Posted by Davis, Saperstein & Salomon, P.C. on July 4, 2017
Less than a year after 10-year-old Caleb Schwab was killed in a waterpark accident, his family has received nearly $20 million, believed to be the largest settlement in either Kansas or Missouri in a wrongful death case involving a minor.
In total, the Schwab family received $19,732,125, paid by 4 parties:
- $14 million from SVV 1 and KC Water park. These two companies are associated with Schlitterbahn, the waterpark in which Caleb died.
- $5 million from Henry & Sons Construction, the contractor on the water slide.
- $500,000 from Zebec of North America, manufacturer of the raft that the boy was riding on.
- $232,125 from National Aquatics Safety Co., and its founder, which consulted on the water slide.
The waterslide, named “Verruckt”, was the main attraction at the Schlitterbahn waterpark, and was in the Guinness Book of World Records for its height – 168 feet, 7 inches. Preliminary investigations showed that Caleb died of a fatal neck wound though authorities were not sure how it occurred. Now, it is believed that his raft went airborne and struck the netting system placed above the slide. Two women on the raft with him suffered serious facial injuries. They have also settled with the companies, but their totals are being kept confidential.
The tragedy sparred debate and investigations into often overly-relaxed regulations at amusement parks throughout the country. It was also revealed that the Kansas Department of Labor had not inspected the waterslide since it opened in 2014. Recently, the Kansas Legislature approved more rigid regulations of rides.
The summer of 2016 was one of the most dangerous ones on record for amusement park injuries. Three young girls fell from a ferris wheel at a county fair in Greeneville, Tennessee, suffering serious injuries. It was determined that a mechanical error caused the gondola to tip over. In August, a boy was injured after he fell out of a rollercoaster in Pennsylvania, and a young girl suffered horrific injuries when her hair became caught in a ride in Omaha.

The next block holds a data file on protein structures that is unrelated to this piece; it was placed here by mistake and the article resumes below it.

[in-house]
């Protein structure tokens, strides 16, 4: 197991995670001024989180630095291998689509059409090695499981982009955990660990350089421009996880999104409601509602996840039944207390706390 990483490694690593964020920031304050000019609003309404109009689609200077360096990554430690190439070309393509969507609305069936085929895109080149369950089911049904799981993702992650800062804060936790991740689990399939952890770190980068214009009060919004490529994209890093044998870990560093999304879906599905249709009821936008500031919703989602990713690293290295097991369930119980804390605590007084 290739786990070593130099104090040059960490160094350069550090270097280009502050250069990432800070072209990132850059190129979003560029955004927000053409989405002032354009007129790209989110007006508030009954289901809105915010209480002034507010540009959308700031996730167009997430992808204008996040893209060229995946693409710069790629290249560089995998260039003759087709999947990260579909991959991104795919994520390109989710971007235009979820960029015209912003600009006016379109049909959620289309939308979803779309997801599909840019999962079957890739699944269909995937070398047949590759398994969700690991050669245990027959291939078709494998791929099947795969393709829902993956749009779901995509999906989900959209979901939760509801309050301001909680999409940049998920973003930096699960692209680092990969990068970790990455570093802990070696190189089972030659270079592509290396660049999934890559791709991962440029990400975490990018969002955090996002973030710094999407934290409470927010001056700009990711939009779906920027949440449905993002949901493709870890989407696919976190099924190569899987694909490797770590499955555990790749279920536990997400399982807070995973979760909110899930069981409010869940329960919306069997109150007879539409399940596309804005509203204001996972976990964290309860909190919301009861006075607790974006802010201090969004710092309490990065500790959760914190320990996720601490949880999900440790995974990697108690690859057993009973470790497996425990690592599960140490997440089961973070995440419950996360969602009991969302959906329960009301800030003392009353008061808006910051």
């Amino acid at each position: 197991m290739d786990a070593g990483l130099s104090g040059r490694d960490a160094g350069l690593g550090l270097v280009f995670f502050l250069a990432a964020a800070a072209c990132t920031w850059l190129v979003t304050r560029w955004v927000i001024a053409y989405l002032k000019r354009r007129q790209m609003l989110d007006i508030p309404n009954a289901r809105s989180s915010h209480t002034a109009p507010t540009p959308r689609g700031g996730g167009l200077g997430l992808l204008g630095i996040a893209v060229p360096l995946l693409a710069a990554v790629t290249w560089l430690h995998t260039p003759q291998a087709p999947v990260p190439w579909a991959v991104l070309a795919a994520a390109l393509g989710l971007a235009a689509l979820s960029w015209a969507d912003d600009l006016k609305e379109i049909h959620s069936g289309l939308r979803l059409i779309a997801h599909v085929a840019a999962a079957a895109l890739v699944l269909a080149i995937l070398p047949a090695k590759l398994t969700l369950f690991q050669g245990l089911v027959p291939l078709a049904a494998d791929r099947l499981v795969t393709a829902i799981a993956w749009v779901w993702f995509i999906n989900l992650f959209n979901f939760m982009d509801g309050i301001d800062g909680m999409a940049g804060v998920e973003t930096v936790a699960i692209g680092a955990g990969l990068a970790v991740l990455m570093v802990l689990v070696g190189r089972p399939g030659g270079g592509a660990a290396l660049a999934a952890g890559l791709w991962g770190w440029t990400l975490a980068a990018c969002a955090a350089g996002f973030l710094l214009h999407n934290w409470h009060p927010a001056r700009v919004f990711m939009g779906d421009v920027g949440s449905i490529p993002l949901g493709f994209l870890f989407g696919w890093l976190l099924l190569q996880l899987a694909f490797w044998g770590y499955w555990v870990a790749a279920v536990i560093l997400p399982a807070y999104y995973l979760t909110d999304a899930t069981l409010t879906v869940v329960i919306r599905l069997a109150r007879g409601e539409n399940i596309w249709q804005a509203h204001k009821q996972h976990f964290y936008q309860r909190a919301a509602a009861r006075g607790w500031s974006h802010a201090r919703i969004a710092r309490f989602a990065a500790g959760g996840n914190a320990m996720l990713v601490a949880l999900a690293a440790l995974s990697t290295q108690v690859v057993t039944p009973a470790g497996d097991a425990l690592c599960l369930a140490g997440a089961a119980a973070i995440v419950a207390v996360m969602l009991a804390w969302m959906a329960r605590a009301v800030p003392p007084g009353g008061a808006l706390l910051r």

According to Davis, Saperstein & Salomon P.C. Senior Partner Samuel Davis, claims against amusement parks generally require the filing of lawsuits in which we allege that the park was negligent in the manner that they maintained the rides. Often, the company that designed or manufactured the ride is targeted in a suit.
Online articles state that amusement parks see an average of 4,423 injuries per year, with an average of 20 daily injuries from May through September. In New Jersey, more injuries occur in water parks than any other kind of amusement parks. New Jersey is one of the few states that regulate consumer amusement park attractions, but there is a major restriction in the law, as normally, a person has two years to file a lawsuit. However, if someone is injured on an amusement park ride, they are required to file a special Written Report of Accident with the amusement park operator, or make sure that the incident was reported at the time of the accident in the appropriate manner.